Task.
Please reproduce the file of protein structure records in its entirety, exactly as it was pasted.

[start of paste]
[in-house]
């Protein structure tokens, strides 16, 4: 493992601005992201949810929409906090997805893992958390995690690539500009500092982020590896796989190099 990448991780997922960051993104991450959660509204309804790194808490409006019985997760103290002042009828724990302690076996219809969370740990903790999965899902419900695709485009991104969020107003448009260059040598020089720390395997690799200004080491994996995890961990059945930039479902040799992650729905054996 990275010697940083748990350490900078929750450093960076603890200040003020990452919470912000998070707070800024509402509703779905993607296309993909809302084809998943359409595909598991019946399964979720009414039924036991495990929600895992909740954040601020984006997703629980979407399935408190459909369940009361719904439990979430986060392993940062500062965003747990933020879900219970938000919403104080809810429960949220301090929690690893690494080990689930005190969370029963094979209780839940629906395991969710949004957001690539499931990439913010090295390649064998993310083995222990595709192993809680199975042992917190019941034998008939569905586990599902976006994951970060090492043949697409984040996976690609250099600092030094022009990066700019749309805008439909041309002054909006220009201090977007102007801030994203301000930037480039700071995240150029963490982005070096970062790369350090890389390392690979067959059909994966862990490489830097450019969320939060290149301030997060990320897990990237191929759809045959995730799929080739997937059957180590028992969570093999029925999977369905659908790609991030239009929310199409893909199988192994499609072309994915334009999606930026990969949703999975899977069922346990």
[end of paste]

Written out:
[in-house]
């Protein structure tokens, strides 16, 4: 493992601005992201949810929409906090997805893992958390995690690539500009500092982020590896796989190099 990448991780997922960051993104991450959660509204309804790194808490409006019985997760103290002042009828724990302690076996219809969370740990903790999965899902419900695709485009991104969020107003448009260059040598020089720390395997690799200004080491994996995890961990059945930039479902040799992650729905054996 990275010697940083748990350490900078929750450093960076603890200040003020990452919470912000998070707070800024509402509703779905993607296309993909809302084809998943359409595909598991019946399964979720009414039924036991495990929600895992909740954040601020984006997703629980979407399935408190459909369940009361719904439990979430986060392993940062500062965003747990933020879900219970938000919403104080809810429960949220301090929690690893690494080990689930005190969370029963094979209780839940629906395991969710949004957001690539499931990439913010090295390649064998993310083995222990595709192993809680199975042992917190019941034998008939569905586990599902976006994951970060090492043949697409984040996976690609250099600092030094022009990066700019749309805008439909041309002054909006220009201090977007102007801030994203301000930037480039700071995240150029963490982005070096970062790369350090890389390392690979067959059909994966862990490489830097450019969320939060290149301030997060990320897990990237191929759809045959995730799929080739997937059957180590028992969570093999029925999977369905659908790609991030239009929310199409893909199988192994499609072309994915334009999606930026990969949703999975899977069922346990």